First, abundant evidence suggests that equally well-trained professional educators, working in good faith and under the best circumstances in a nonadversary context, cannot agree on either the assessment or replacement of children with disabilities (Flor, 1978; McDermott, 1981). This inability to agree on the true facts of special education cases is consistent with findings from other fields indicating that psychiartrists cannot agree on psychiatric diagnoses (Freeman, 1971; Sandifer, Hordern, Timbury, & Green, 1968; Sandifer, Pettus, & Quade, 1964; Spitzer & Fleiss, 1974) or clinical psychologists on emotional and behavioral disorders (Achenbach & Edelbrock, 1978; Little & Shneidman, 1959; Zubin, 1967).

Second, while it may be possible to attribute such disagreements in psychiatric and psychological cases to a lack of current knowledge, the problem in educational decision making its that there is no one "best" or "most appropriate" placement. In fact, a whole range of programs exist that can help a particular child, and the degree to which they do depends on a complex mix of variables raning from the child's current status and personality to the personality and training of the particular teacher and the nature of the other children in the class. thus, the bility to choose an appropriate program depends on the amount of knowledge decision makers have about the child, what resources are available, and the art of matching them effectively.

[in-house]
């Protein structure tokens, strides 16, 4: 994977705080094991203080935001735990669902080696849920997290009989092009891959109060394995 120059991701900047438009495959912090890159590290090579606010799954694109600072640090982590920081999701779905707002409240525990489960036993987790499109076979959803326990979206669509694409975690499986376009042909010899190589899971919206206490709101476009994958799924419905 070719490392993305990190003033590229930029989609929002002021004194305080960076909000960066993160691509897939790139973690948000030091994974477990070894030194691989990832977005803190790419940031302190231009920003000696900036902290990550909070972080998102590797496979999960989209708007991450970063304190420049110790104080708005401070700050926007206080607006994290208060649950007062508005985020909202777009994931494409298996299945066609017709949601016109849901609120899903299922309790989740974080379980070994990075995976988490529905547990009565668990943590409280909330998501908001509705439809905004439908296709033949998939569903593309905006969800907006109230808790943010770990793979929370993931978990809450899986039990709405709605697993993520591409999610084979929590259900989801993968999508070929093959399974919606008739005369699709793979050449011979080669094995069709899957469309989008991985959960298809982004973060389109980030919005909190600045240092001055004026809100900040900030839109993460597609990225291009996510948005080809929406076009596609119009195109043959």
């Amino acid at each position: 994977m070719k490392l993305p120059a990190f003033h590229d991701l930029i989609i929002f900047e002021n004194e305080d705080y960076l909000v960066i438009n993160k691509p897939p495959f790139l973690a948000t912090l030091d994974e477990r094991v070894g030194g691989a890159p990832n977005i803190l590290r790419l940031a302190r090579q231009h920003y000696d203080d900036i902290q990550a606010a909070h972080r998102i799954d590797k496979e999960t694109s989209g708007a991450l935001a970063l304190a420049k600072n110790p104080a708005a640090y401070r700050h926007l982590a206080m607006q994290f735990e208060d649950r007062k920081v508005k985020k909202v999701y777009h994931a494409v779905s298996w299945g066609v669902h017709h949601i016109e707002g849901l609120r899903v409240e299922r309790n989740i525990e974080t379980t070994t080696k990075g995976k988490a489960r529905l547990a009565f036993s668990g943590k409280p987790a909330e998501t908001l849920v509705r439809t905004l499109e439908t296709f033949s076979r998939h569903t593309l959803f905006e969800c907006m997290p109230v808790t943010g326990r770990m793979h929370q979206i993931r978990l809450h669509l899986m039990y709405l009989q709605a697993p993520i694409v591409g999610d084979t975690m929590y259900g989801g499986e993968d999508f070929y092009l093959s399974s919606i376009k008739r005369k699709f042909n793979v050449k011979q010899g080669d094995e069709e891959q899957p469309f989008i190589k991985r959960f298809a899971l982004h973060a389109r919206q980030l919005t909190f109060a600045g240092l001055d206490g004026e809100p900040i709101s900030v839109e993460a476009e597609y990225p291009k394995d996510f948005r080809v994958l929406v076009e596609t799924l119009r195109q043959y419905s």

In this light, accuracy does not seem to hold much promise as a criterion for establishing an objective link between the provision of a due process hearing in special education, as an input, and fairness, as an outcome. One study (Kuriloff, 1985) substituted for "fairness and accuracy," the capacity of parents to influence the hearing officer's decision in their favor. While not as grand a value as "Truth," the legal literature recognizes the importance of participants' capacity to influence administrative decision making as a criterion of justice, when their vital interests are at stake (Buss, 1979; Friendly, 1975; Mashaw, 1976). Using this a measurable standard of justice, Kuriloff found that the way parents used due process was associated with the results they achieved. Parents who called more witnesses, offered more exhibits, presented their cases more effectively, and questioned the schoo's witnesses more thoroughly, won their cases more often than parents who used the procedures less effectively.